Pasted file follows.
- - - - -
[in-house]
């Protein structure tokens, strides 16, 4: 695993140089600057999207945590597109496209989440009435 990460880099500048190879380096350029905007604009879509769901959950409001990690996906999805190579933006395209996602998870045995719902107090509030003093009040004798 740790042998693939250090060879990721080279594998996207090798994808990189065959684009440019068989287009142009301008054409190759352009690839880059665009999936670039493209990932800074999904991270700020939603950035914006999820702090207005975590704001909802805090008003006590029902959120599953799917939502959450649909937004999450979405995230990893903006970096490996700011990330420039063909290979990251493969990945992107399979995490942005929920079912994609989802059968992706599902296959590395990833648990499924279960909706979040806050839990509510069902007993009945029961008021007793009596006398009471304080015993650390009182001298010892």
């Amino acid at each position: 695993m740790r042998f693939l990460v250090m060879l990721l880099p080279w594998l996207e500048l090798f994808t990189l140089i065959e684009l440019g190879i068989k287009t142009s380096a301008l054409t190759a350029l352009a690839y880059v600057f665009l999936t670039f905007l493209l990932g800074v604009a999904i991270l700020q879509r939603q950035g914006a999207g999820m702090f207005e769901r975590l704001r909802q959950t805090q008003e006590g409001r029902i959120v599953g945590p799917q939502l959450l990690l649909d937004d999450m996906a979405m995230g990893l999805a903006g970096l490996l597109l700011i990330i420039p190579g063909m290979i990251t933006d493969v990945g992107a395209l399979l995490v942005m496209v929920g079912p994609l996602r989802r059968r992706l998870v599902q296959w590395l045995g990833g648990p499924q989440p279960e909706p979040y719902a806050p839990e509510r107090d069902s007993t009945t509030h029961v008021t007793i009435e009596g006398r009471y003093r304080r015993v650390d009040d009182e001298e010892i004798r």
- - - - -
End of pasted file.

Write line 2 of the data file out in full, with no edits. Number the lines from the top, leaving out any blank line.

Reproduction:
């Protein structure tokens, strides 16, 4: 695993140089600057999207945590597109496209989440009435 990460880099500048190879380096350029905007604009879509769901959950409001990690996906999805190579933006395209996602998870045995719902107090509030003093009040004798 740790042998693939250090060879990721080279594998996207090798994808990189065959684009440019068989287009142009301008054409190759352009690839880059665009999936670039493209990932800074999904991270700020939603950035914006999820702090207005975590704001909802805090008003006590029902959120599953799917939502959450649909937004999450979405995230990893903006970096490996700011990330420039063909290979990251493969990945992107399979995490942005929920079912994609989802059968992706599902296959590395990833648990499924279960909706979040806050839990509510069902007993009945029961008021007793009596006398009471304080015993650390009182001298010892």